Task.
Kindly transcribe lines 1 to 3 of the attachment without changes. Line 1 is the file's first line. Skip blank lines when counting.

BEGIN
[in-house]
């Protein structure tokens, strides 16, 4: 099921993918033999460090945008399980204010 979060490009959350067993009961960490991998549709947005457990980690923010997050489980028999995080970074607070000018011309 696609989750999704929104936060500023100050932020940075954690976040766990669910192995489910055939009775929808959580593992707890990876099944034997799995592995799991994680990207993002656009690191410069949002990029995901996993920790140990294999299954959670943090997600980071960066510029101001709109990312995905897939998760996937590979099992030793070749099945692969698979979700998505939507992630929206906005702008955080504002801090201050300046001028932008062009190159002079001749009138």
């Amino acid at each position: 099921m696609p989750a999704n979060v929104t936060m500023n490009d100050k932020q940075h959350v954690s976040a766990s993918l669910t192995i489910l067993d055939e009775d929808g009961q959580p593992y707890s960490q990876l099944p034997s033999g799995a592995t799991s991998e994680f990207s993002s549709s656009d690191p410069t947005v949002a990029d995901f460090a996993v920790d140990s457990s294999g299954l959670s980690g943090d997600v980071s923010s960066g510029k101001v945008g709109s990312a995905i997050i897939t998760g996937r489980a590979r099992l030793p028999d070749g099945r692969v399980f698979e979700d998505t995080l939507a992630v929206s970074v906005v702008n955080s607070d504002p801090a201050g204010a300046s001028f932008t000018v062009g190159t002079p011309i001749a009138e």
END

[in-house]
């Protein structure tokens, strides 16, 4: 099921993918033999460090945008399980204010 979060490009959350067993009961960490991998549709947005457990980690923010997050489980028999995080970074607070000018011309 696609989750999704929104936060500023100050932020940075954690976040766990669910192995489910055939009775929808959580593992707890990876099944034997799995592995799991994680990207993002656009690191410069949002990029995901996993920790140990294999299954959670943090997600980071960066510029101001709109990312995905897939998760996937590979099992030793070749099945692969698979979700998505939507992630929206906005702008955080504002801090201050300046001028932008062009190159002079001749009138």
């Amino acid at each position: 099921m696609p989750a999704n979060v929104t936060m500023n490009d100050k932020q940075h959350v954690s976040a766990s993918l669910t192995i489910l067993d055939e009775d929808g009961q959580p593992y707890s960490q990876l099944p034997s033999g799995a592995t799991s991998e994680f990207s993002s549709s656009d690191p410069t947005v949002a990029d995901f460090a996993v920790d140990s457990s294999g299954l959670s980690g943090d997600v980071s923010s960066g510029k101001v945008g709109s990312a995905i997050i897939t998760g996937r489980a590979r099992l030793p028999d070749g099945r692969v399980f698979e979700d998505t995080l939507a992630v929206s970074v906005v702008n955080s607070d504002p801090a201050g204010a300046s001028f932008t000018v062009g190159t002079p011309i001749a009138e």